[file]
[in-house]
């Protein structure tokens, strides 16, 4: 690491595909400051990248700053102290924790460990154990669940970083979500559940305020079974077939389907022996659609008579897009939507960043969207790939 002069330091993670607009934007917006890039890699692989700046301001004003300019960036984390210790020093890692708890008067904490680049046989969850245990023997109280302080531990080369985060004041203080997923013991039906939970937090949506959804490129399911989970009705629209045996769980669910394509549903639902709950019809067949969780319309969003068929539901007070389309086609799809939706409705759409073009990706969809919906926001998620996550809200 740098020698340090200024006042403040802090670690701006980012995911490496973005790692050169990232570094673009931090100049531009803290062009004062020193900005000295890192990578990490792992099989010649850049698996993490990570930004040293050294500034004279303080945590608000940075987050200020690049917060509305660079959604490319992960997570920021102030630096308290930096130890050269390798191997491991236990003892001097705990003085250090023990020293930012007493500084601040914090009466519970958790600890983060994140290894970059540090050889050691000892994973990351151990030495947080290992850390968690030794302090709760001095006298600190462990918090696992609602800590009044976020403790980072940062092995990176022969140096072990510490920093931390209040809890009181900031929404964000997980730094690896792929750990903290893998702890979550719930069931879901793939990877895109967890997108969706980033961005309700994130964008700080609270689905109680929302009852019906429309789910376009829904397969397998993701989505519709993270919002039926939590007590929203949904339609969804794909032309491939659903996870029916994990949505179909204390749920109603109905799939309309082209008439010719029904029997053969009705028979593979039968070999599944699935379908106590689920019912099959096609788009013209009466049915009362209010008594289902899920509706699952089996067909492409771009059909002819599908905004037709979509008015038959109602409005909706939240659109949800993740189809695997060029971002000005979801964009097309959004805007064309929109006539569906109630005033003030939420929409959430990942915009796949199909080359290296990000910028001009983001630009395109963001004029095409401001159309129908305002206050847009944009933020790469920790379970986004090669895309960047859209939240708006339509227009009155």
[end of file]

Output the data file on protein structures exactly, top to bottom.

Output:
[in-house]
């Protein structure tokens, strides 16, 4: 690491595909400051990248700053102290924790460990154990669940970083979500559940305020079974077939389907022996659609008579897009939507960043969207790939 002069330091993670607009934007917006890039890699692989700046301001004003300019960036984390210790020093890692708890008067904490680049046989969850245990023997109280302080531990080369985060004041203080997923013991039906939970937090949506959804490129399911989970009705629209045996769980669910394509549903639902709950019809067949969780319309969003068929539901007070389309086609799809939706409705759409073009990706969809919906926001998620996550809200 740098020698340090200024006042403040802090670690701006980012995911490496973005790692050169990232570094673009931090100049531009803290062009004062020193900005000295890192990578990490792992099989010649850049698996993490990570930004040293050294500034004279303080945590608000940075987050200020690049917060509305660079959604490319992960997570920021102030630096308290930096130890050269390798191997491991236990003892001097705990003085250090023990020293930012007493500084601040914090009466519970958790600890983060994140290894970059540090050889050691000892994973990351151990030495947080290992850390968690030794302090709760001095006298600190462990918090696992609602800590009044976020403790980072940062092995990176022969140096072990510490920093931390209040809890009181900031929404964000997980730094690896792929750990903290893998702890979550719930069931879901793939990877895109967890997108969706980033961005309700994130964008700080609270689905109680929302009852019906429309789910376009829904397969397998993701989505519709993270919002039926939590007590929203949904339609969804794909032309491939659903996870029916994990949505179909204390749920109603109905799939309309082209008439010719029904029997053969009705028979593979039968070999599944699935379908106590689920019912099959096609788009013209009466049915009362209010008594289902899920509706699952089996067909492409771009059909002819599908905004037709979509008015038959109602409005909706939240659109949800993740189809695997060029971002000005979801964009097309959004805007064309929109006539569906109630005033003030939420929409959430990942915009796949199909080359290296990000910028001009983001630009395109963001004029095409401001159309129908305002206050847009944009933020790469920790379970986004090669895309960047859209939240708006339509227009009155």